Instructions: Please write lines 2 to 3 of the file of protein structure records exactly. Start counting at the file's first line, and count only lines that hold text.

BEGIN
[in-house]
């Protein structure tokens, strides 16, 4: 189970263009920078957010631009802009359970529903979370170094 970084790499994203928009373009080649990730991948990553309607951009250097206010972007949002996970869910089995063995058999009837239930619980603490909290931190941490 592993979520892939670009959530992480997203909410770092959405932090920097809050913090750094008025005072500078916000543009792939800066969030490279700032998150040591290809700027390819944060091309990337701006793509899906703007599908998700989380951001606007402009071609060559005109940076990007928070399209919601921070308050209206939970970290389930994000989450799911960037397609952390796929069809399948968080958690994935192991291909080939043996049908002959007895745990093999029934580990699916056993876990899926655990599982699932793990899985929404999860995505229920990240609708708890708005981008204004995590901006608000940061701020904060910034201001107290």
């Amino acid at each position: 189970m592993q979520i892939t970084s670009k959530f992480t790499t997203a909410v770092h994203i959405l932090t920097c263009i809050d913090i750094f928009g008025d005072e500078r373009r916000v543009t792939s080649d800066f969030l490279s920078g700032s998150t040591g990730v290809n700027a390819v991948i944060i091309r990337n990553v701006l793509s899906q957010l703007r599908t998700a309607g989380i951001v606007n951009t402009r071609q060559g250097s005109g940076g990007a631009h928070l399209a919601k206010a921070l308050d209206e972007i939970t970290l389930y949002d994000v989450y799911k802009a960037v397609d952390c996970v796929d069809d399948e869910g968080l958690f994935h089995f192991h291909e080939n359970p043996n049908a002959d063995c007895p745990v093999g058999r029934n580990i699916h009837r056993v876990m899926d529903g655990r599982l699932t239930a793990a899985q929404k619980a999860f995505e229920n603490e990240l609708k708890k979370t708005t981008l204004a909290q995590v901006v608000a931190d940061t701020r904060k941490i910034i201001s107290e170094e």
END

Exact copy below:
């Protein structure tokens, strides 16, 4: 189970263009920078957010631009802009359970529903979370170094 970084790499994203928009373009080649990730991948990553309607951009250097206010972007949002996970869910089995063995058999009837239930619980603490909290931190941490 592993979520892939670009959530992480997203909410770092959405932090920097809050913090750094008025005072500078916000543009792939800066969030490279700032998150040591290809700027390819944060091309990337701006793509899906703007599908998700989380951001606007402009071609060559005109940076990007928070399209919601921070308050209206939970970290389930994000989450799911960037397609952390796929069809399948968080958690994935192991291909080939043996049908002959007895745990093999029934580990699916056993876990899926655990599982699932793990899985929404999860995505229920990240609708708890708005981008204004995590901006608000940061701020904060910034201001107290």
């Amino acid at each position: 189970m592993q979520i892939t970084s670009k959530f992480t790499t997203a909410v770092h994203i959405l932090t920097c263009i809050d913090i750094f928009g008025d005072e500078r373009r916000v543009t792939s080649d800066f969030l490279s920078g700032s998150t040591g990730v290809n700027a390819v991948i944060i091309r990337n990553v701006l793509s899906q957010l703007r599908t998700a309607g989380i951001v606007n951009t402009r071609q060559g250097s005109g940076g990007a631009h928070l399209a919601k206010a921070l308050d209206e972007i939970t970290l389930y949002d994000v989450y799911k802009a960037v397609d952390c996970v796929d069809d399948e869910g968080l958690f994935h089995f192991h291909e080939n359970p043996n049908a002959d063995c007895p745990v093999g058999r029934n580990i699916h009837r056993v876990m899926d529903g655990r599982l699932t239930a793990a899985q929404k619980a999860f995505e229920n603490e990240l609708k708890k979370t708005t981008l204004a909290q995590v901006v608000a931190d940061t701020r904060k941490i910034i201001s107290e170094e």